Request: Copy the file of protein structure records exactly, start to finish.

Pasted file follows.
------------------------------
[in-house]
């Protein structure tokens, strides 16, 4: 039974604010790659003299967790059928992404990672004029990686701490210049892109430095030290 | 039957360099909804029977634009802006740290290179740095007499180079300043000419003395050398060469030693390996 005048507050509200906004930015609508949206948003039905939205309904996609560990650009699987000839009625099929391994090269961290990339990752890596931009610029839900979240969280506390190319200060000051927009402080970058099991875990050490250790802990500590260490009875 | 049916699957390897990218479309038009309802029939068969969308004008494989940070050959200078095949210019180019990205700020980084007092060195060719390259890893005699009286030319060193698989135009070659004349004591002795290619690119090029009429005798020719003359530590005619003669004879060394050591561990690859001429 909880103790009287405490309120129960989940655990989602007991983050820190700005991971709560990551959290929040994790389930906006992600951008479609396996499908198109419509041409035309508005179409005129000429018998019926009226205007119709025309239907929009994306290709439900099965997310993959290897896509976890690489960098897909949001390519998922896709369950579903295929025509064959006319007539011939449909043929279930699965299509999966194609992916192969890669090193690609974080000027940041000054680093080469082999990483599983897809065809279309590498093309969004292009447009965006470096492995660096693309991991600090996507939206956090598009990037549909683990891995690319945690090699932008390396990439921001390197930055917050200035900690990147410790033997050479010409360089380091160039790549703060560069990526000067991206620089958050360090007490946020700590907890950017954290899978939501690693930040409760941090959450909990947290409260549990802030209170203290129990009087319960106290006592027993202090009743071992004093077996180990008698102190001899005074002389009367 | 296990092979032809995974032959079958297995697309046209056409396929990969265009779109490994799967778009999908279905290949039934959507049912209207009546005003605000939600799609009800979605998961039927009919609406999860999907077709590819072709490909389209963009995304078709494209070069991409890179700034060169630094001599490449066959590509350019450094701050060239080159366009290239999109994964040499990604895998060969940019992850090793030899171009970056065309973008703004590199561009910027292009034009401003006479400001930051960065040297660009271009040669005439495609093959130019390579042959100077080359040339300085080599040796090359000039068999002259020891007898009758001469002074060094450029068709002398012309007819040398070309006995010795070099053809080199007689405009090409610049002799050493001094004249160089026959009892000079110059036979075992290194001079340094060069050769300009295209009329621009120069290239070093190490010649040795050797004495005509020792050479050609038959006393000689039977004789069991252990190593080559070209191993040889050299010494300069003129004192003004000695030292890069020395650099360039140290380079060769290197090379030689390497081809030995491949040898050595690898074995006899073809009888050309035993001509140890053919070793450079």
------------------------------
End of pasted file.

[in-house]
């Protein structure tokens, strides 16, 4: 039974604010790659003299967790059928992404990672004029990686701490210049892109430095030290 | 039957360099909804029977634009802006740290290179740095007499180079300043000419003395050398060469030693390996 005048507050509200906004930015609508949206948003039905939205309904996609560990650009699987000839009625099929391994090269961290990339990752890596931009610029839900979240969280506390190319200060000051927009402080970058099991875990050490250790802990500590260490009875 | 049916699957390897990218479309038009309802029939068969969308004008494989940070050959200078095949210019180019990205700020980084007092060195060719390259890893005699009286030319060193698989135009070659004349004591002795290619690119090029009429005798020719003359530590005619003669004879060394050591561990690859001429 909880103790009287405490309120129960989940655990989602007991983050820190700005991971709560990551959290929040994790389930906006992600951008479609396996499908198109419509041409035309508005179409005129000429018998019926009226205007119709025309239907929009994306290709439900099965997310993959290897896509976890690489960098897909949001390519998922896709369950579903295929025509064959006319007539011939449909043929279930699965299509999966194609992916192969890669090193690609974080000027940041000054680093080469082999990483599983897809065809279309590498093309969004292009447009965006470096492995660096693309991991600090996507939206956090598009990037549909683990891995690319945690090699932008390396990439921001390197930055917050200035900690990147410790033997050479010409360089380091160039790549703060560069990526000067991206620089958050360090007490946020700590907890950017954290899978939501690693930040409760941090959450909990947290409260549990802030209170203290129990009087319960106290006592027993202090009743071992004093077996180990008698102190001899005074002389009367 | 296990092979032809995974032959079958297995697309046209056409396929990969265009779109490994799967778009999908279905290949039934959507049912209207009546005003605000939600799609009800979605998961039927009919609406999860999907077709590819072709490909389209963009995304078709494209070069991409890179700034060169630094001599490449066959590509350019450094701050060239080159366009290239999109994964040499990604895998060969940019992850090793030899171009970056065309973008703004590199561009910027292009034009401003006479400001930051960065040297660009271009040669005439495609093959130019390579042959100077080359040339300085080599040796090359000039068999002259020891007898009758001469002074060094450029068709002398012309007819040398070309006995010795070099053809080199007689405009090409610049002799050493001094004249160089026959009892000079110059036979075992290194001079340094060069050769300009295209009329621009120069290239070093190490010649040795050797004495005509020792050479050609038959006393000689039977004789069991252990190593080559070209191993040889050299010494300069003129004192003004000695030292890069020395650099360039140290380079060769290197090379030689390497081809030995491949040898050595690898074995006899073809009888050309035993001509140890053919070793450079």